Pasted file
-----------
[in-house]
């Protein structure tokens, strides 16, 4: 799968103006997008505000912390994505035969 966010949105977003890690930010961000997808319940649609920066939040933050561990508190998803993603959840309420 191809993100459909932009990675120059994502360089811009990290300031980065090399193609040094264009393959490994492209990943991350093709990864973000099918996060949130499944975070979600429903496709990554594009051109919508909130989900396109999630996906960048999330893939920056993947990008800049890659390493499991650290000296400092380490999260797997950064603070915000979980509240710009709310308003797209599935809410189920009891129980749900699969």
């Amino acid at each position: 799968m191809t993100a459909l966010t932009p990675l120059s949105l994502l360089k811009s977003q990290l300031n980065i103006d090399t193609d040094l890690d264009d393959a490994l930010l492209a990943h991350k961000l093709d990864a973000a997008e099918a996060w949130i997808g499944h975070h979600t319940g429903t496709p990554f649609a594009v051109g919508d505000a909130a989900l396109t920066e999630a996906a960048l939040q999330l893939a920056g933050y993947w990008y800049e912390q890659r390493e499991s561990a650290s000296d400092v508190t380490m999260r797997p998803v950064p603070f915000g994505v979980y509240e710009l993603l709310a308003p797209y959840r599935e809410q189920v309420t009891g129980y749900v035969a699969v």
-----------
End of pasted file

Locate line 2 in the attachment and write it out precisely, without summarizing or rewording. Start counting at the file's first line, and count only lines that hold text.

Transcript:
């Protein structure tokens, strides 16, 4: 799968103006997008505000912390994505035969 966010949105977003890690930010961000997808319940649609920066939040933050561990508190998803993603959840309420 191809993100459909932009990675120059994502360089811009990290300031980065090399193609040094264009393959490994492209990943991350093709990864973000099918996060949130499944975070979600429903496709990554594009051109919508909130989900396109999630996906960048999330893939920056993947990008800049890659390493499991650290000296400092380490999260797997950064603070915000979980509240710009709310308003797209599935809410189920009891129980749900699969």